Capital gains tax is tax on the profit made on the sale of any capital item.
Capital gains tax applies in the financial year a capital asset is sold. It is important to note that the date of the actual contract is the purchase or sale date for capital gains purposes, not the settlement date. This becomes relevant for sales made towards the end of the financial year, which settle in the next financial year.
There is no actual rate of capital gains tax. The capital gain is calculated as the difference between the sale price, less associated expenses, such as solicitor fees, agent commission, etc. and the original purchase price, plus associated costs of purchase including stamp duty, solicitor fees, building inspections, etc.
Once you have calculated your actual gain (for assets held by individuals over 12 months) there is a 50% discount resulting in the gain being halved. The discounted gain is then included in the investor’s tax return as assessable income, along with their employment income and any other income. The normal marginal rates of tax then apply.
The exception to capital gains tax is in relation to selling a principal place of residence property, where the sale is capital gains tax-free. For homes on land over two hectares, not all of the gain will be exempt. Gifting a property to a family member will generally not exempt you from capital gains tax, except in limited circumstances, such as via a will or on a family breakdown. The sale price of a ‘gifted’ property will be deemed to be the market value at the time of the transfer of the property.
The main reason to consider furnishing an investment property would be to increase the annual income return.
A furnished property can provide these additional returns above the standard rent, as tenants are willing to pay more for the convenience of moving into a furnished property and possibly being able to rent for a shorter-term.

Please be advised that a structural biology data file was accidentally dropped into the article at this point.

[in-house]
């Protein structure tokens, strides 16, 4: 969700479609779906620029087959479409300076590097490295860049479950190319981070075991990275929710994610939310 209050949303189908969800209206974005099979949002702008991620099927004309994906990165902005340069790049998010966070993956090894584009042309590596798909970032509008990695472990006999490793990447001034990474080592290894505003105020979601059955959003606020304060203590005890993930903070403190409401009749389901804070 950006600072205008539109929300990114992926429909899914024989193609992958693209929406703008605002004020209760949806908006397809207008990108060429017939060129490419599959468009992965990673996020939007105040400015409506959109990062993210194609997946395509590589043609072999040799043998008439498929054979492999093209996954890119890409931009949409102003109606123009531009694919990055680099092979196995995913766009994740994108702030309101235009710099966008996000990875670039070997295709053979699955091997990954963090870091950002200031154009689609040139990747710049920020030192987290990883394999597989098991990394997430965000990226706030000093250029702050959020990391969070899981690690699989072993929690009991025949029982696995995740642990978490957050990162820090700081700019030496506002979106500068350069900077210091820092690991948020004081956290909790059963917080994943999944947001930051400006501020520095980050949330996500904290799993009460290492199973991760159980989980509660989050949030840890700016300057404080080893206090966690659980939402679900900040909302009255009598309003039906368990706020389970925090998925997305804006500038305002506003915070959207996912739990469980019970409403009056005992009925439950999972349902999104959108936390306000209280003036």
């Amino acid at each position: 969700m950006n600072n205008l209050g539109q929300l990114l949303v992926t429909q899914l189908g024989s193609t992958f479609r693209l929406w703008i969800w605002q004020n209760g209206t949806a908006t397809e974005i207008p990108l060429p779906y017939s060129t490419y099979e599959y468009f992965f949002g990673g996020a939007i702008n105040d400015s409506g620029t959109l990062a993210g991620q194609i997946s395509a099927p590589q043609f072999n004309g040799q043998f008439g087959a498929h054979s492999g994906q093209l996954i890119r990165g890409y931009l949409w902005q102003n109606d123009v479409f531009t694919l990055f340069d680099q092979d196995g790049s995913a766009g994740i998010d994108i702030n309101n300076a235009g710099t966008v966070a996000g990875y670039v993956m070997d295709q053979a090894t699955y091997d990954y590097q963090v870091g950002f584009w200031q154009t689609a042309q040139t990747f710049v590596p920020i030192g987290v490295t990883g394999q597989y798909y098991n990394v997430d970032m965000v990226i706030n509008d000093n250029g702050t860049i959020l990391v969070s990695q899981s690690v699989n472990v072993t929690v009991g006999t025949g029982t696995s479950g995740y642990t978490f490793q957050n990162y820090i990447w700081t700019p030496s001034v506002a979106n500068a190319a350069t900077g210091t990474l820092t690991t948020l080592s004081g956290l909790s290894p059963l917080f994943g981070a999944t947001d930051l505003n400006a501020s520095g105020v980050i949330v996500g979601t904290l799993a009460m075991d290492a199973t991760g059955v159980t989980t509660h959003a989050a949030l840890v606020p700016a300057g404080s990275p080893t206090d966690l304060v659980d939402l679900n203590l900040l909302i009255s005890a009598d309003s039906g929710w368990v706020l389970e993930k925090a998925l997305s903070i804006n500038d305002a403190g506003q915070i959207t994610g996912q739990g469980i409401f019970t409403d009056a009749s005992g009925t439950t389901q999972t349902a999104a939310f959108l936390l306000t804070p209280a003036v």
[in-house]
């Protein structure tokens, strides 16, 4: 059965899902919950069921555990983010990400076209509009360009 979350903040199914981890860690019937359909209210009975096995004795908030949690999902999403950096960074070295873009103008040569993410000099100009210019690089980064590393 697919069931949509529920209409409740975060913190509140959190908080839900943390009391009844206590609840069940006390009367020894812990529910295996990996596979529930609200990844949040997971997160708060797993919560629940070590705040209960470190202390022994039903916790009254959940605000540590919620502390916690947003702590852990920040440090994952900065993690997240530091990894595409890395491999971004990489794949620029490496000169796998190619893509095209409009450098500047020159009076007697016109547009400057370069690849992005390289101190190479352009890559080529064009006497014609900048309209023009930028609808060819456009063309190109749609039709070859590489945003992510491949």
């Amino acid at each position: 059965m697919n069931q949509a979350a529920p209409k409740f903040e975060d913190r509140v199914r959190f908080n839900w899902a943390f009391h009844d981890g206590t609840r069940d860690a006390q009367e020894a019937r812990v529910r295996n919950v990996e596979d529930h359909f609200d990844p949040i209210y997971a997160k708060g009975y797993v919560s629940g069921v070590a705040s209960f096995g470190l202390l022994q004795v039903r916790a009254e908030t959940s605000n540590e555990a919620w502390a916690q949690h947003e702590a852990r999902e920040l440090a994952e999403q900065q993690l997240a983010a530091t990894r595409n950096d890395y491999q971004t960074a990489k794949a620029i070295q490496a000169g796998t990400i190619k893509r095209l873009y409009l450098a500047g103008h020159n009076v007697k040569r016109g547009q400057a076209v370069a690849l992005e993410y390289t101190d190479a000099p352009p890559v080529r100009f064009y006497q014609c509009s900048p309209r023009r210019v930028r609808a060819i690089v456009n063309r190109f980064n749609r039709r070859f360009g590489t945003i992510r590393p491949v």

While furnished properties can attract long-term tenants they are more often than not rented to tenants looking for a shorter-term tenancy, such as three months. Less than three months is often considered a holiday rental.
Short-term tenancies, allow owners the flexibility of moving prices with the market at different times of the year.
Furnished properties are the perfect solution for longer-term vacationers, students, expatriates working from overseas on contracts, or people going through a relationship breakdown. Short stays might be the perfect solution for property investors who also want to use the property as a vacation home.
There can be fewer tenants wanting to rent a furnished property. However, there are often less furnished properties, which can increase the demand and rent achievable.
Depreciation is always a good advantage. Other tax advantages may depend on the type of dwelling it is (separate house or an apartment in a managed complex) and your tax advisor will need to advise you on these. Furniture can typically be written off at a reasonably rapid rate or often immediately depending on the purchase price.
Renting a furnished apartment means you’re going to have to buy all of the furniture and it will need to be updated from time to time, repaired and cleaned, all of which is an ongoing cost. To reduce replacement costs you could consider providing the furniture only without kitchen utensils appliances and bed linen.
As furnished properties are often considered more short-term rentals, it will result in increased let fees and advertising costs and there could be greater vacancy periods with the higher turnover in tenancies.